The Reagans’ are almost more known for their love story than anything he’s done as president. President Reagan was prone to writing toe curling long love notes to his wife while they were in the White House, when she was just two floors up. He’d send flowers to Nancy’s mother on Nancy’s birthday to thank her for giving birth to Nancy so she could be his wife. Yuck. Yuck. Yuck. If my husband did such a thing, I’d order a psych eval on him, but, again, I digress.

The fact which she sees her marriage as her life’s best work means she should been seen as just that, a supportive and loving wife. She was no Hillary Clinton or even Barbara Bush who had their own platforms during their time as First Lady, however domestic the agenda may seem. Nancy Reagan’s agenda is Ronald Reagan. I do not consider her “Just Say No” campaign a legitimate platform. She didn’t investigate or research why people were doing drugs. If she did, she would realize that drugs are a byproduct of poverty and deprivation. No one is born and says “yes” to drugs without some outside factors. She didn’t care to look into the uneven and racist sentencing for different drug users, the best thing she can come up with is “Just Say No”, well, no shit – why didn’t I think of that.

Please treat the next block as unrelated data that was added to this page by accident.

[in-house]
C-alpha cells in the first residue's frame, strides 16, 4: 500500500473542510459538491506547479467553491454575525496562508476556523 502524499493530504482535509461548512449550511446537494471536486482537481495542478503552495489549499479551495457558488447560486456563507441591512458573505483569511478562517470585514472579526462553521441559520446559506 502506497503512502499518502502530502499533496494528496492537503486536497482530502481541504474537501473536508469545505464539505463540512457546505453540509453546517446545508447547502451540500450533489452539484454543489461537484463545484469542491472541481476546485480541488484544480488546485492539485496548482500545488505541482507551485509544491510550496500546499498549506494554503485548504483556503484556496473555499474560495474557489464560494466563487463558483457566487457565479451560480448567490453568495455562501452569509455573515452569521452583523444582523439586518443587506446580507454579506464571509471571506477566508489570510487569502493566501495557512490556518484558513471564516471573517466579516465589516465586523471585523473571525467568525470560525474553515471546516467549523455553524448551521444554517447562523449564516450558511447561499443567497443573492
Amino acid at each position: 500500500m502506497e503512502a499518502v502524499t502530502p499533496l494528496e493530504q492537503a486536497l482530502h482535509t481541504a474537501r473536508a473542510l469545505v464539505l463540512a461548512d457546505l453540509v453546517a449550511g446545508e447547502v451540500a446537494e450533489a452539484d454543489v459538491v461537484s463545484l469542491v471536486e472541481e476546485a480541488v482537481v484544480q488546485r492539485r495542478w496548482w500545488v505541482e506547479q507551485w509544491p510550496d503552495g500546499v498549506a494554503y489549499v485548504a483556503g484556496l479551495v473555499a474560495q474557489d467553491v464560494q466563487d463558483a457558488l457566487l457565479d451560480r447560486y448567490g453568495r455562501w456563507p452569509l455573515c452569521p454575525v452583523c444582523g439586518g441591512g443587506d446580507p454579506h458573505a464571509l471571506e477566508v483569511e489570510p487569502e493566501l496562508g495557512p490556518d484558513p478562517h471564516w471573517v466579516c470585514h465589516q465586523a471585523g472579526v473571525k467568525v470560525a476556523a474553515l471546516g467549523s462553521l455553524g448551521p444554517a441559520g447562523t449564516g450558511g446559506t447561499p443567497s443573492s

As I was browsing through different cable channels, hoping to find something that isn’t Nancy Reagan related (with no luck), I kept hearing over and over just how “smart” she was. Every sentence or point they try to say about her is prefaced or ends with “she was so smart” or “you can’t imagine how smart she was”. I don’t know if she was smart of not. Judging on face value, she is of at least average intelligence. But what I do know is people who are truly smart do not need emphasizing of the point that they are smart. When people talk about Albert Einstein or Marie Curie, the sentence isn’t prefaced or ends with they are so “smart”. That’s given. They’ve proven their intelligence and academic prowess by their life’s work. People know Karl Marx was intelligent and intellectually unmatched, whether one agrees or disagrees with him, the fact remains, his mind was brilliant. There’s no need to mention his intelligence when talking about Marx.